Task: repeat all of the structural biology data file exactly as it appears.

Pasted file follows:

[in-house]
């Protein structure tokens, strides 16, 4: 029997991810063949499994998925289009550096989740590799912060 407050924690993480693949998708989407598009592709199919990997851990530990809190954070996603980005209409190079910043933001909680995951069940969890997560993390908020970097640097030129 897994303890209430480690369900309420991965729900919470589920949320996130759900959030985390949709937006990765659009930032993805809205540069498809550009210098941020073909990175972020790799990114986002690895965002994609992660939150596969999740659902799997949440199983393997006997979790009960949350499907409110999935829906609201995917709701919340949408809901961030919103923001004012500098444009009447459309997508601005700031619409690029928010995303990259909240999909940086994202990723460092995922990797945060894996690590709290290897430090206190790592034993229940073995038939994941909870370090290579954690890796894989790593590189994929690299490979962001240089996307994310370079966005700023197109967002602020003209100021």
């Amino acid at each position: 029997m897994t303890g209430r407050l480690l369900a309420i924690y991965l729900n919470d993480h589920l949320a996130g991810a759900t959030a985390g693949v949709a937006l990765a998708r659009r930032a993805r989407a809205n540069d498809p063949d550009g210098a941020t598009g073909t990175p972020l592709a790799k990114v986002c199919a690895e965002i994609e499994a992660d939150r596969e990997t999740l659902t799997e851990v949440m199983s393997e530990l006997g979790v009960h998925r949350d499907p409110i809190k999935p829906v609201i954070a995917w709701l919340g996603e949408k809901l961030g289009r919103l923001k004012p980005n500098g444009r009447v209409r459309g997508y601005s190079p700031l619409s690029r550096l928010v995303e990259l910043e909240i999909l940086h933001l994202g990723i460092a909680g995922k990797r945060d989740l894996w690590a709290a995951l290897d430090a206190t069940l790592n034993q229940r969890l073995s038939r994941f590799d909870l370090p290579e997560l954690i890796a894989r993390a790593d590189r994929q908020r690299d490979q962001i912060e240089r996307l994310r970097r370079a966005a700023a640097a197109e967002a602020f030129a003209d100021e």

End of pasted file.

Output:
[in-house]
């Protein structure tokens, strides 16, 4: 029997991810063949499994998925289009550096989740590799912060 407050924690993480693949998708989407598009592709199919990997851990530990809190954070996603980005209409190079910043933001909680995951069940969890997560993390908020970097640097030129 897994303890209430480690369900309420991965729900919470589920949320996130759900959030985390949709937006990765659009930032993805809205540069498809550009210098941020073909990175972020790799990114986002690895965002994609992660939150596969999740659902799997949440199983393997006997979790009960949350499907409110999935829906609201995917709701919340949408809901961030919103923001004012500098444009009447459309997508601005700031619409690029928010995303990259909240999909940086994202990723460092995922990797945060894996690590709290290897430090206190790592034993229940073995038939994941909870370090290579954690890796894989790593590189994929690299490979962001240089996307994310370079966005700023197109967002602020003209100021």
């Amino acid at each position: 029997m897994t303890g209430r407050l480690l369900a309420i924690y991965l729900n919470d993480h589920l949320a996130g991810a759900t959030a985390g693949v949709a937006l990765a998708r659009r930032a993805r989407a809205n540069d498809p063949d550009g210098a941020t598009g073909t990175p972020l592709a790799k990114v986002c199919a690895e965002i994609e499994a992660d939150r596969e990997t999740l659902t799997e851990v949440m199983s393997e530990l006997g979790v009960h998925r949350d499907p409110i809190k999935p829906v609201i954070a995917w709701l919340g996603e949408k809901l961030g289009r919103l923001k004012p980005n500098g444009r009447v209409r459309g997508y601005s190079p700031l619409s690029r550096l928010v995303e990259l910043e909240i999909l940086h933001l994202g990723i460092a909680g995922k990797r945060d989740l894996w690590a709290a995951l290897d430090a206190t069940l790592n034993q229940r969890l073995s038939r994941f590799d909870l370090p290579e997560l954690i890796a894989r993390a790593d590189r994929q908020r690299d490979q962001i912060e240089r996307l994310r970097r370079a966005a700023a640097a197109e967002a602020f030129a003209d100021e």